Sunday, December 12, 2010

“the” Conversation of Humanity as political theory

revised 8.27.13

Such a cornucopia of blogospheric work evolving! The notion of public sphere has been revolutionized by Internet evolution. We gift each other with time engaged with resourcing and linking. What a transformation of the notion of mediatized relationships as such, so beyond monetizing great exchange value—though doing business is vital to life! So, an ethos of generosity has been wonderfully mediatized.

Within It All are bright spots in political discourse. So, inasmuch as a Conversation of Humanity is political, the pulse of leading political humanity belongs to the cultural flow of Internet life, as much as to proceduralized institutions. If one were to develop a notion of leading intelligence as political intelligence, it would require ample appreciation of the Internet as greatly distributed cognitivity. Venturing to understand a notion of leading intelligence is at least a prompt for inquiring into our discursive humanity as best we can.

Such understanding must be ultimately indeterminate, since the emergence and disappearance of voices—points in a vast pointillism of light (off there, on there) in our networking evolution—and too many “404”-type disappointments with so many resources—is all too salient. But that’s life: death and birth, growth and aging, every day full of new chances.

Yet, the Internet topography isn’t the Conversation itself, and a cultivation of humanity can’t be only political, of course. (The Conversation isn’t primarily political either, I have argued in detail, here and there.) Academically speaking, I think It’s located in interplay of sciences and humanities, and such Play could be considered aspiring to a high notion of “consilience” (see esp. ftn. 1 there). Such a Conversation should be seen as near to heart with the calling of the university to enable global human development, as I’ve recently indicated. (I recently discovered that UNESCO believes it couldn’t exist without philosophy. Good! [1/2/18: There was a link there, but it’s no longer valid. Instead, here’s a link to UNESCO’s account of their involvement with philosophy.])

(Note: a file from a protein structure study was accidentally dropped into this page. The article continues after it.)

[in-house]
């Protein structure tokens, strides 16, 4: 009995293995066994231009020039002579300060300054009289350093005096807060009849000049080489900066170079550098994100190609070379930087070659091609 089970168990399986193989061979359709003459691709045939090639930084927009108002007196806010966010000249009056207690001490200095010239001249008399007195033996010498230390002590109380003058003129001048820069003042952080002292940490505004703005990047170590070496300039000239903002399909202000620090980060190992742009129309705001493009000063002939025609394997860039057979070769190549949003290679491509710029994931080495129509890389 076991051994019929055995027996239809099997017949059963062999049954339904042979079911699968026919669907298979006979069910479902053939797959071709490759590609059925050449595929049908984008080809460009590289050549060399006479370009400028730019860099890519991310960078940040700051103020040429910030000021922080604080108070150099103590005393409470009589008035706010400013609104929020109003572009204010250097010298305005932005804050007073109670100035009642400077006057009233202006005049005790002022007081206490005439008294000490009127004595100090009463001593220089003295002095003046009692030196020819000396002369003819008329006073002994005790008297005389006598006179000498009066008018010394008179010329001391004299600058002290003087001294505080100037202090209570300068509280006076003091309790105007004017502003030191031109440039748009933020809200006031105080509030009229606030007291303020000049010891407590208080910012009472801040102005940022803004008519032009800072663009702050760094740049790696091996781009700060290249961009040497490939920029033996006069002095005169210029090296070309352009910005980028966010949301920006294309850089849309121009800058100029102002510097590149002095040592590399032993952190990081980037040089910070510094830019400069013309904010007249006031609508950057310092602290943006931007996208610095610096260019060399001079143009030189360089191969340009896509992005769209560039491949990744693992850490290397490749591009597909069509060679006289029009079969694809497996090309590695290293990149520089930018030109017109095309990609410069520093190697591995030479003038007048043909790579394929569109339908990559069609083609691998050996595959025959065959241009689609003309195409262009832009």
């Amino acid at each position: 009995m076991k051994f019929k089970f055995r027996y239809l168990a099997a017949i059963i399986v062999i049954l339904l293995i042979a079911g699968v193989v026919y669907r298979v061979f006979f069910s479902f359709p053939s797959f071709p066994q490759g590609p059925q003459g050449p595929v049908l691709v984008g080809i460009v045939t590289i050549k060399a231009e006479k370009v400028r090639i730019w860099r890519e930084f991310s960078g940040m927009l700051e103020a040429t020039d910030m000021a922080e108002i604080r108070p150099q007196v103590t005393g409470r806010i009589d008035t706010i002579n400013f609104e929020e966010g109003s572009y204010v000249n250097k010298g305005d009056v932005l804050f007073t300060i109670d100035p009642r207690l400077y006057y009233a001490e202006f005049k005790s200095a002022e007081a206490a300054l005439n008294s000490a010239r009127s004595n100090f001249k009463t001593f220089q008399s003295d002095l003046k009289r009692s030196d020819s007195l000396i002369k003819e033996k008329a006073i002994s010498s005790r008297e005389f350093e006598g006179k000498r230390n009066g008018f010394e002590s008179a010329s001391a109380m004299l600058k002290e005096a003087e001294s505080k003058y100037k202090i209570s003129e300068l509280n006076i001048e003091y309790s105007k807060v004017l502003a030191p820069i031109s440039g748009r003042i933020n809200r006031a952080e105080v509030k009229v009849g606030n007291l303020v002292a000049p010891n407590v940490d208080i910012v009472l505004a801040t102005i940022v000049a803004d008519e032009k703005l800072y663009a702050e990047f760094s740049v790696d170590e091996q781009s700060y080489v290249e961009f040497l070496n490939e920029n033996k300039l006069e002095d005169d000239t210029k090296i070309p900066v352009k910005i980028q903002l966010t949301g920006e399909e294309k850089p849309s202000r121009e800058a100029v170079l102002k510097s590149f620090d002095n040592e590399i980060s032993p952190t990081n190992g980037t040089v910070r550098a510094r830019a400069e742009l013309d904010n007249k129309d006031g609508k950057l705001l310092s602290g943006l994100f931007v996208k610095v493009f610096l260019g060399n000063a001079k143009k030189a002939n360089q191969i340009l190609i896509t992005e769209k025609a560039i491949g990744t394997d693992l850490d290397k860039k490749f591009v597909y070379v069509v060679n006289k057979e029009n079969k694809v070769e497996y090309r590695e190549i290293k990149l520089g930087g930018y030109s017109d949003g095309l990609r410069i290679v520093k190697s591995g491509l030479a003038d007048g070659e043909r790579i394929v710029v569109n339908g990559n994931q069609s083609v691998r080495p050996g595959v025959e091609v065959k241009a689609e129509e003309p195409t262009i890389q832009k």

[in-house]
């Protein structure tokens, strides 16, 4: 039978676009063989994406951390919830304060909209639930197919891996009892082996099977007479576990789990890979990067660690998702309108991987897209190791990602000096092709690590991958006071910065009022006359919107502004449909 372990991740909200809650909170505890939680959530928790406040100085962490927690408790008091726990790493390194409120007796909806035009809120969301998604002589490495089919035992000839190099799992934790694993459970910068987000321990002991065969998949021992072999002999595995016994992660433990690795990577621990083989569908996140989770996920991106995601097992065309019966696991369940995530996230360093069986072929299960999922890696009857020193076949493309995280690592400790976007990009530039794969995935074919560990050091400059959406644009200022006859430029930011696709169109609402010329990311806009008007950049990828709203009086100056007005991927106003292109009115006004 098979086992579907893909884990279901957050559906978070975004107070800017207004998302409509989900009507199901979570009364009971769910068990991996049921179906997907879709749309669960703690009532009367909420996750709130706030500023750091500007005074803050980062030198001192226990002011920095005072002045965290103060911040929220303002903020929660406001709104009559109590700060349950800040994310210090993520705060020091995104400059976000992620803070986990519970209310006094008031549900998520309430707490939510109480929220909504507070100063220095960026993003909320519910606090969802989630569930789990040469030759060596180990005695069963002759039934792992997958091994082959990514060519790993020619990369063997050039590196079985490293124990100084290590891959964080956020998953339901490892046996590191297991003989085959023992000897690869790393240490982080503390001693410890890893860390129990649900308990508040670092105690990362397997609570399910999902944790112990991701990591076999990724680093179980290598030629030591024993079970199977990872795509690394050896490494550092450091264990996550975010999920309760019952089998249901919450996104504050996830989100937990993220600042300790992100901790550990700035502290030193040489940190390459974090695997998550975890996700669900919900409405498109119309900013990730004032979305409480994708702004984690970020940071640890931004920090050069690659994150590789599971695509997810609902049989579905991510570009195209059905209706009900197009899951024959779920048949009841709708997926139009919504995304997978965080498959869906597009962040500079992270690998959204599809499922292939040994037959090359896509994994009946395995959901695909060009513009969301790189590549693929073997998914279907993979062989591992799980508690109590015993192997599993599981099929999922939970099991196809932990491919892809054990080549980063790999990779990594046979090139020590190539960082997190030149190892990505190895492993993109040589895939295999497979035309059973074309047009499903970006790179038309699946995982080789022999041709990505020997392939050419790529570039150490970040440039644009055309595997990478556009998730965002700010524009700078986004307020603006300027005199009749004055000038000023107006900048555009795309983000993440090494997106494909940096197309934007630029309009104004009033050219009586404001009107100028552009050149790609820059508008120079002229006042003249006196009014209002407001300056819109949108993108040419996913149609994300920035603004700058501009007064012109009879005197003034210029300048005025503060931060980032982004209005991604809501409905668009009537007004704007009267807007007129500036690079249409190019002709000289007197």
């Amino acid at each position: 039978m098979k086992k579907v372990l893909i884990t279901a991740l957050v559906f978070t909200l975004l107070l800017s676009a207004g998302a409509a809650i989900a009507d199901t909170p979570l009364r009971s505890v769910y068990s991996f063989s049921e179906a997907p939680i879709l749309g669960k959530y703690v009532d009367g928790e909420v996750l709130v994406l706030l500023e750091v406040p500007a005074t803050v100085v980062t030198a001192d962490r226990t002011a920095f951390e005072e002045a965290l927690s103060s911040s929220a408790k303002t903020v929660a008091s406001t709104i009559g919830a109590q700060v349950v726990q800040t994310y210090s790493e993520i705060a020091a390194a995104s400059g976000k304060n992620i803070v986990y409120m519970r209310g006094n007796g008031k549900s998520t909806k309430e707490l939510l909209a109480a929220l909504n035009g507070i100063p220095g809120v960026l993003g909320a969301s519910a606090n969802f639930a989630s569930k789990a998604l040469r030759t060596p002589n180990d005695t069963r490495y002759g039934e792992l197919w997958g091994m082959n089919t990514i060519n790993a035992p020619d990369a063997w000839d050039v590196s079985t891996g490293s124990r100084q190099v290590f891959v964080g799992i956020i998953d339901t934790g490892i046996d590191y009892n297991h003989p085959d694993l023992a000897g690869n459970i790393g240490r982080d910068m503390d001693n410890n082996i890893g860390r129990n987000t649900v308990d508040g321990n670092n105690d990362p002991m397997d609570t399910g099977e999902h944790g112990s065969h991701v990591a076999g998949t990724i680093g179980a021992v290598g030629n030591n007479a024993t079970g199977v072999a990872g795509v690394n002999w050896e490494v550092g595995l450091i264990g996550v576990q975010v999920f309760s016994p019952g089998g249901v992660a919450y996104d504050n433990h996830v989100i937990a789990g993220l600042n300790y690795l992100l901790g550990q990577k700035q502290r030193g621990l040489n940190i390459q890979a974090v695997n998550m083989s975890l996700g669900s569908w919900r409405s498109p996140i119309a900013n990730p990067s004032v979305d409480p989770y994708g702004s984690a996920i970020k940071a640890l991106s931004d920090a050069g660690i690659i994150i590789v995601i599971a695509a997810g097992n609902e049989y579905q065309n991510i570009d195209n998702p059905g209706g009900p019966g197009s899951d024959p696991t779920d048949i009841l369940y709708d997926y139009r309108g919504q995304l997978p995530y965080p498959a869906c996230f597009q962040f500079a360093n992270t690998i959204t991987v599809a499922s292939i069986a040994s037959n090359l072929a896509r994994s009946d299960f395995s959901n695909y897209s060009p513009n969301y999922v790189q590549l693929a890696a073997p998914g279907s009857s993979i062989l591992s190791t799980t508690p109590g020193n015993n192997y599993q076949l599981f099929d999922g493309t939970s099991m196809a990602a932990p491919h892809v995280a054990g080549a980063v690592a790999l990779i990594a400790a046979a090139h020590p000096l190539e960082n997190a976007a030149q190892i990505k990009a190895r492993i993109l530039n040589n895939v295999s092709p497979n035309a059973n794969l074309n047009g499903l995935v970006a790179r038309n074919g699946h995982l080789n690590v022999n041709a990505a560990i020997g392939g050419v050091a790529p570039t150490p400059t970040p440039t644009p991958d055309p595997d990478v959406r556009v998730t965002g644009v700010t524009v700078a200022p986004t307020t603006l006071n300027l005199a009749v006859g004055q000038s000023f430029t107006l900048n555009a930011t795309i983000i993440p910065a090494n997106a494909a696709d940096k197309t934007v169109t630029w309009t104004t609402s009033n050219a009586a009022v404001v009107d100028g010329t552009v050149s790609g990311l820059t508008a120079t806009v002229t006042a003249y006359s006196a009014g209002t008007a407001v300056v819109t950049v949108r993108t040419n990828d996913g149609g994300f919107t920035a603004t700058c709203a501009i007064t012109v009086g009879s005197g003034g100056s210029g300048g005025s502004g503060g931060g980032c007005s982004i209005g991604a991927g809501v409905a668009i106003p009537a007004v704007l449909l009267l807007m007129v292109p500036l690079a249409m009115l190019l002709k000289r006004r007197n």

So, I regard my decades of sojourning with Habermas’s work as part of the Conversation, now lusciously Internetted, containing Our academic heights, containing ideals of consilience, and enabled in part by philosophy. Habermas is firstly a philosopher, and philosophy doesn’t reduce to political philosophy. Habermas’s engagement as philosopher is not primarily political. It’s—well, philosophical! Indeed, his 1983 notion of philosophy as enabler of interdisciplinarity (Moral Consciousness and Communicative Action, 1990, ch. 1: “MCCA” below) was about the entire landscape of interdisciplinary studies in university life. This was furthered with his 1988 “Remarks on Discourse Ethics” (Justification and Application, 1993)—which, by the way, implied quite clearly that an ethic of discourse (the main attraction in MCCA) is not primarily a philosophy of law—nor primarily about morality. Philosophy is proximally an appropriative venture pertaining to the Play (yet philosophy is primarily inquirial—conceptual prospecting, I like to say).

By the way, two recent books come to mind for a holistic conception of leading intelligence as not a set of persons but a kind of interest in collaborative inquiry:
Interdisciplinary Conversations: challenging habits of thought (Stanford UP, Oct. 2010)
The Oxford Handbook of Interdisciplinarity (March 2017).
But who has time for a fraction of the resources available?